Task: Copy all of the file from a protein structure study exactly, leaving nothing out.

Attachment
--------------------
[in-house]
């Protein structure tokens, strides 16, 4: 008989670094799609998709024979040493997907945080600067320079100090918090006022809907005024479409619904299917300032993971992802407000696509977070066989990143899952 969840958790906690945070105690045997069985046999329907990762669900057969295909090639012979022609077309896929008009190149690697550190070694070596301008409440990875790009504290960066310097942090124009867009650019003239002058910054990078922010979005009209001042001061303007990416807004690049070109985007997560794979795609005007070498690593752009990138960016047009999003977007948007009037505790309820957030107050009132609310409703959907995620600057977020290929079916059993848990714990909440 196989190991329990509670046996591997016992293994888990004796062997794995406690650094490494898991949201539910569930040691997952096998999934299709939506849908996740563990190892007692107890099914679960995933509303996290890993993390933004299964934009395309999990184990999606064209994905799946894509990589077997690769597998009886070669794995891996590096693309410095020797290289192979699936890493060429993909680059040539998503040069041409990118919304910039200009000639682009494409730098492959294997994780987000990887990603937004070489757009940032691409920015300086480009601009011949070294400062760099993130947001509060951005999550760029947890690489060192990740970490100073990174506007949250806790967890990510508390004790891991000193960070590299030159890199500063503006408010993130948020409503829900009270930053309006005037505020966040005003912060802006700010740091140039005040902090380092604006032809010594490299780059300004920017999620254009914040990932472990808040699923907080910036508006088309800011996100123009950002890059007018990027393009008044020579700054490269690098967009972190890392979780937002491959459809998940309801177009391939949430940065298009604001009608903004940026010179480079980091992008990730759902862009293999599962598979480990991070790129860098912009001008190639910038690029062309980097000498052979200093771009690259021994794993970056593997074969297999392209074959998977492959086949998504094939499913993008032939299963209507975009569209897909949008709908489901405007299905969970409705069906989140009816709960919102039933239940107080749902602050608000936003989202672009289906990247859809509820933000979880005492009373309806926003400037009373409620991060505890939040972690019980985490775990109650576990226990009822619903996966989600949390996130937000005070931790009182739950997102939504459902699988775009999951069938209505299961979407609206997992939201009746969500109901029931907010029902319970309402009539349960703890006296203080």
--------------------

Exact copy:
[in-house]
């Protein structure tokens, strides 16, 4: 008989670094799609998709024979040493997907945080600067320079100090918090006022809907005024479409619904299917300032993971992802407000696509977070066989990143899952 969840958790906690945070105690045997069985046999329907990762669900057969295909090639012979022609077309896929008009190149690697550190070694070596301008409440990875790009504290960066310097942090124009867009650019003239002058910054990078922010979005009209001042001061303007990416807004690049070109985007997560794979795609005007070498690593752009990138960016047009999003977007948007009037505790309820957030107050009132609310409703959907995620600057977020290929079916059993848990714990909440 196989190991329990509670046996591997016992293994888990004796062997794995406690650094490494898991949201539910569930040691997952096998999934299709939506849908996740563990190892007692107890099914679960995933509303996290890993993390933004299964934009395309999990184990999606064209994905799946894509990589077997690769597998009886070669794995891996590096693309410095020797290289192979699936890493060429993909680059040539998503040069041409990118919304910039200009000639682009494409730098492959294997994780987000990887990603937004070489757009940032691409920015300086480009601009011949070294400062760099993130947001509060951005999550760029947890690489060192990740970490100073990174506007949250806790967890990510508390004790891991000193960070590299030159890199500063503006408010993130948020409503829900009270930053309006005037505020966040005003912060802006700010740091140039005040902090380092604006032809010594490299780059300004920017999620254009914040990932472990808040699923907080910036508006088309800011996100123009950002890059007018990027393009008044020579700054490269690098967009972190890392979780937002491959459809998940309801177009391939949430940065298009604001009608903004940026010179480079980091992008990730759902862009293999599962598979480990991070790129860098912009001008190639910038690029062309980097000498052979200093771009690259021994794993970056593997074969297999392209074959998977492959086949998504094939499913993008032939299963209507975009569209897909949008709908489901405007299905969970409705069906989140009816709960919102039933239940107080749902602050608000936003989202672009289906990247859809509820933000979880005492009373309806926003400037009373409620991060505890939040972690019980985490775990109650576990226990009822619903996966989600949390996130937000005070931790009182739950997102939504459902699988775009999951069938209505299961979407609206997992939201009746969500109901029931907010029902319970309402009539349960703890006296203080």